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Blue
Meathead is being fatuous, I guess. This government's actions over class size and composition have been deemed unconstitutional. That's the real sticking point.
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Internet made me obsolete
Look at it this way: any increase in the budget for K-12 has to come out of other Ministries' budgets. So what's it going to be, more numerous and more expensive teachers or more nurses? More "assistants" or more day-care? Fatter paychecks for a privileged elite or higher welfare rates?
The only way to pay for the BCTF demands is the NDP way: you borrow the money. It was the NDP, after all, who gave the BCTF that ridiculously expensive collective agreement on their way out the door. Even if, by some fluke, they had won the election, they would soon enough have had to face the same economic realities we face today.
A large cohort of teachers, some estimate as many as 40%, will be retiring in the next 5-10 years. They will leave with generous pensions and the right to use their seniority to monopolize TOC positions to meet their RRSP limits. The BCTF pension fund, while sizable, was not immune to the vagaries of the financial markets since 2008 and now faces an infunded liability of over a Billion$. The cost of this makes $225 Million for librarians pale into insignificance. Once the Province legislates yet another collective agreement, the battles over this issue will take central stage in the next round of "bargaining". Then we face the same difficult choices: who gets more and who gets less?
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Martin Dunphy
Internet:

Look at it this way: a cynic might say that the province will pay for the BCTF raise the way it always pays public-sector increases during disputes that involve strikes or lockouts, and the same way the City of Vancouver does: bargaining in bad faith or delaying negotiating, putting off or refusing mediation or arbitration, then settling for the amount of money it has saved by not paying salaries for the duration of the dispute.
Of course, that would be a cynical view.
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Dave
to mORGUS - Where is my spite, all I did was lay down some numbers and an opinion that BCTF spin doctors their message. Pretty much any press release by any organization is spin doctored.
to 400 ppm - Post secondary schooling does not entitle anyone to a level of income, though it can help. I apprenticed for five years in my line of work, call it education on the job, and for 17 years of that self employed career, I earned more than an average paid BCTF teacher.
to ex-Hanry guy- All you did was bully (sonofabitch name calling) and rant rather incoherently. You mention poverty level, the average teacher costs taxpayers $18k for benefits and pensions while a person on welfare receives about $14k. People don't go to hospital because they are low education, anyone can break a leg, get a stroke, need radiation etc. Thanks for the zero facts you provide.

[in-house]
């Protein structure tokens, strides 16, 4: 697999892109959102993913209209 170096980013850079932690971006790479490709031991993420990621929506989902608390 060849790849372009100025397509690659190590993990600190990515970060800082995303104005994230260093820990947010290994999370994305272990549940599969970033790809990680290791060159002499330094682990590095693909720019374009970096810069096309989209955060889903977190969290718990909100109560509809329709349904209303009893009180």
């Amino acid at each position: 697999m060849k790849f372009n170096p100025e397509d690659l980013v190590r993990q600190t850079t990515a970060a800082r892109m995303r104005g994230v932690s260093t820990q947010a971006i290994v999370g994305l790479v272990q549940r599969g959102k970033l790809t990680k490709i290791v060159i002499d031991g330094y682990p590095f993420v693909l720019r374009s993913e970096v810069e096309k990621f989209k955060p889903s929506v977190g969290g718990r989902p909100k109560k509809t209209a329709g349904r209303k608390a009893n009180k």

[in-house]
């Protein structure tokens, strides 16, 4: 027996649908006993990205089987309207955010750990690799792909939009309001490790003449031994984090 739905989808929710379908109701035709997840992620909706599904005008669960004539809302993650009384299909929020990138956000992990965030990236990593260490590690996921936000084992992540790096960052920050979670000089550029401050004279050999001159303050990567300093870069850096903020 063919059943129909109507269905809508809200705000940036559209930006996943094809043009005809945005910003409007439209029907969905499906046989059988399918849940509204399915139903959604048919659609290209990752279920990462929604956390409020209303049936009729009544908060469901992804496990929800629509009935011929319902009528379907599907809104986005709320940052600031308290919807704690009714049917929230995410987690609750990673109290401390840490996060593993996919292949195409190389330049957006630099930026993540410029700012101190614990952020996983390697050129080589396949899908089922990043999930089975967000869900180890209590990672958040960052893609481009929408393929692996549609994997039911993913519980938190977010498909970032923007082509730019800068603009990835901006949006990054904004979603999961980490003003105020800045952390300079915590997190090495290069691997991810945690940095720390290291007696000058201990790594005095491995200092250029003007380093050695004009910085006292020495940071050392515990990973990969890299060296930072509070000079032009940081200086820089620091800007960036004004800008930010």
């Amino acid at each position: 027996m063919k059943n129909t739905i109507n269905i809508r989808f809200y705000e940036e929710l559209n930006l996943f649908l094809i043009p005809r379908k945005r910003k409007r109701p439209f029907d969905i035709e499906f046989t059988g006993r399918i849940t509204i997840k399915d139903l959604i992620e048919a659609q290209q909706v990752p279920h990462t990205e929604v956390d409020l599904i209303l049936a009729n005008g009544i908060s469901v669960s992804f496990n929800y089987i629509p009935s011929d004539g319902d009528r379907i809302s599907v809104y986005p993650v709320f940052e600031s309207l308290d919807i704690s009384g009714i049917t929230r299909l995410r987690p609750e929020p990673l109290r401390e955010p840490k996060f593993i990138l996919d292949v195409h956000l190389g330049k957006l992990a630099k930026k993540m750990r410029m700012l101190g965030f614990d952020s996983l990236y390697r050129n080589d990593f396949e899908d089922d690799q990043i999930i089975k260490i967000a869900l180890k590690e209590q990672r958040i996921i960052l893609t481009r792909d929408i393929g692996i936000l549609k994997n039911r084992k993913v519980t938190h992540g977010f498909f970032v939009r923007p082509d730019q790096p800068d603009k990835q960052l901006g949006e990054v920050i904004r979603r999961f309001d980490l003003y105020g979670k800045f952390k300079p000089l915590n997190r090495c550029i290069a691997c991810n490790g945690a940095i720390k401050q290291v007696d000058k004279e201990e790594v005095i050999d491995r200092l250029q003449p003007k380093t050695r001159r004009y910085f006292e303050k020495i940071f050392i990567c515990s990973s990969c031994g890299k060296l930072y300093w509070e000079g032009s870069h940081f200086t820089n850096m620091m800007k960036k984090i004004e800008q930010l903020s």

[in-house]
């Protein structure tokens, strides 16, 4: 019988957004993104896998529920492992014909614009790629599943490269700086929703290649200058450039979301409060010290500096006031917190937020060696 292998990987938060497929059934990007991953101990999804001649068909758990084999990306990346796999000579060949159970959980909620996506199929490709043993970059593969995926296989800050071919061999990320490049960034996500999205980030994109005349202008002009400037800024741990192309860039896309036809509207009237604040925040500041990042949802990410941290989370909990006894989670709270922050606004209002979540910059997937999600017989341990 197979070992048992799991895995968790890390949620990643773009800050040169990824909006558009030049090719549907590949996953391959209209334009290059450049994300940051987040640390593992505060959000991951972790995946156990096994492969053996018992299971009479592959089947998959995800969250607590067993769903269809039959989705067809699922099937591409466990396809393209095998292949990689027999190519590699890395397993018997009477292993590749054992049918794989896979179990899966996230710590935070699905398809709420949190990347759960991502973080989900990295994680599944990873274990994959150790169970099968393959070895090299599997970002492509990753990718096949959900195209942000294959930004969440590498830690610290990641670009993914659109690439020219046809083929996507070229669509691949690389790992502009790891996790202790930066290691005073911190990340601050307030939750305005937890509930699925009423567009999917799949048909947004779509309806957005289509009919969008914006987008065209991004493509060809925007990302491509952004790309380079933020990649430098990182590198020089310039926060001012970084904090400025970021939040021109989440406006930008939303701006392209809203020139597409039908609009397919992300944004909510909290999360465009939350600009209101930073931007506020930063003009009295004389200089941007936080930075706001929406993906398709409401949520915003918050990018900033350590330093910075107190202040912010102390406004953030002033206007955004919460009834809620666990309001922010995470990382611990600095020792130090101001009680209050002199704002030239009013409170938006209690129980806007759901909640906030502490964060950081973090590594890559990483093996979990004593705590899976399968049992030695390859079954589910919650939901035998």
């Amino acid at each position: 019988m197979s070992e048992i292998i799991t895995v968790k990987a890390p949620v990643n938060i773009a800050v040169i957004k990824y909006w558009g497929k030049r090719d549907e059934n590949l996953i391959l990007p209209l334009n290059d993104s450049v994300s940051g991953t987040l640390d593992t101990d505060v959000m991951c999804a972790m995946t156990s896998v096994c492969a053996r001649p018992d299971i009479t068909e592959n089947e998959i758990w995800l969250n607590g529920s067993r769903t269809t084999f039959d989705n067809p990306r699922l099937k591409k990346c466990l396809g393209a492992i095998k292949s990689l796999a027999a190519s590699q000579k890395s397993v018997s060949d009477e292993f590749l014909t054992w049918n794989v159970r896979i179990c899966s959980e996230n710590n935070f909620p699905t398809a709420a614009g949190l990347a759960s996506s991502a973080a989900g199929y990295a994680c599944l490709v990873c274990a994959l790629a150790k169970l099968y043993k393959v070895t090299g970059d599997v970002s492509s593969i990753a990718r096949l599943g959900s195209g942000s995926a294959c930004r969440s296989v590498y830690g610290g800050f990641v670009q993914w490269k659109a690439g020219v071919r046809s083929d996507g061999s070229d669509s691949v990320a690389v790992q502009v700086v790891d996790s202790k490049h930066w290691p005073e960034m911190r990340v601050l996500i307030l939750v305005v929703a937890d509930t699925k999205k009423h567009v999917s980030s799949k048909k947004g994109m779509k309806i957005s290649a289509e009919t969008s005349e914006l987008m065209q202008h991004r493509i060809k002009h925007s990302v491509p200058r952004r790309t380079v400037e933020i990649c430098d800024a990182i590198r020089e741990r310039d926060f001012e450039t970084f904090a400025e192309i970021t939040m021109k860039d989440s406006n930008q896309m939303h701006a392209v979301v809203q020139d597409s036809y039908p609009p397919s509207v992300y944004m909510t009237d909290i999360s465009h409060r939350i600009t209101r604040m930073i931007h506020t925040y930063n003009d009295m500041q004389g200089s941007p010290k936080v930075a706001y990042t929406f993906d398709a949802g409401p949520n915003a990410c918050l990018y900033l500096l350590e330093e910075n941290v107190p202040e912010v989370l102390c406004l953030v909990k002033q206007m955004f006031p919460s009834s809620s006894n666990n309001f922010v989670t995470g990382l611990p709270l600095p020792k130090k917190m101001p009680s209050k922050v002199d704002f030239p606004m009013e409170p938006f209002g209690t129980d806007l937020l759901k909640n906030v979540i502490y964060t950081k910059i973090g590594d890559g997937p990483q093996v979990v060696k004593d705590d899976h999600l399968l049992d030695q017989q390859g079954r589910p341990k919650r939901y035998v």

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failure
These are ruff times we live in...
surely, there must be alternative way to do things
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400 ppm
Dave,

How much did your vaccinations as a child cost taxpayers?
How much did the knowledge to develop your vaccinations cost taxpayers?
How much did your education before your apprenticeship cost taxpayers?
How much did your apprenticeship cost taxpayers?
How much did the knowledge you gained during your apprenticeship cost taxpayers?
How much did the roads you drove on during your self employed career cost taxpayers?
How much does the clean water to your home cost taxpayers?
How much do the cops and military who allow you to earn more than a teacher cost taxpayers?

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Alan Layton
The biggest problem facing the BCTF is how to maintain the bogus hysteria revolving around a system, that by all accounts, seems to be doing quite well. How can they continue to present a fake teaching crisis in BC, especially when the weather is turning nice and people are off on vacation? I'm sure the ace reporters of The GS will do their part, but will it be enough?
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Alan Layton
400 ppm - Excellent post. When you add all of those factors together the answer is that taxpayer are shouldering a huge load already, so why make it even worse by over-funding the educational system? Thanks for putting it in perspective.
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Dave
to 400pm
1-the same as your vaccinations
2- same as for you
3- zero, I worked and learned hands on in the private sector
4- zero
5- same as you and the roads you use. Roads move people, groceries ,products, are routes for water and sewer services, allow for garbage removal and emergency services.
6- same as you
7- same as it costs you

Your reply wasn't apples to apples, not even apples to oranges, more like apples to ufo's.


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RUK
What's the government's incentive to wait til August, Jim Iker?

You know that the government's appeal of Bill 22 is getting heard in October. If they bargain with you on class size then they might as well dump their appeal.

How are you going to entice them to do that?
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skippy
@RUK
Well, you've hit the nail on the head. If the BCTF thought they had a good case on appeal, they could defer to their grievances on the matters of class size and composition and deal with remedy in that process. Instead, the BCTF maintains its position of $225 million in each year of a 5 year agreement (about $1.3 billion over the term of the agreement). Prevailing view in the Labour community is Justice Griffiths committed reviewable errors and the Gov't will win the appeal. That is one main reason Kelleher (formerly a chair of the BC Labour Board, noted mediator and arbitrator and now a BC Supreme Court Judge) and Ready won't touch the mediation. Neither wants their effort and reputation tainted by this dispute over education policy particularly given the high probability the Court of Appeal will over turn Griffith's decision.
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Scott
Problem with trying to compare wages of teachers to the average of the population isn't apples and apples. The average job in Canada does not require a minimum of a bachelor's degree. How about we compare the wages against professions that require a bachelor's degree or higher?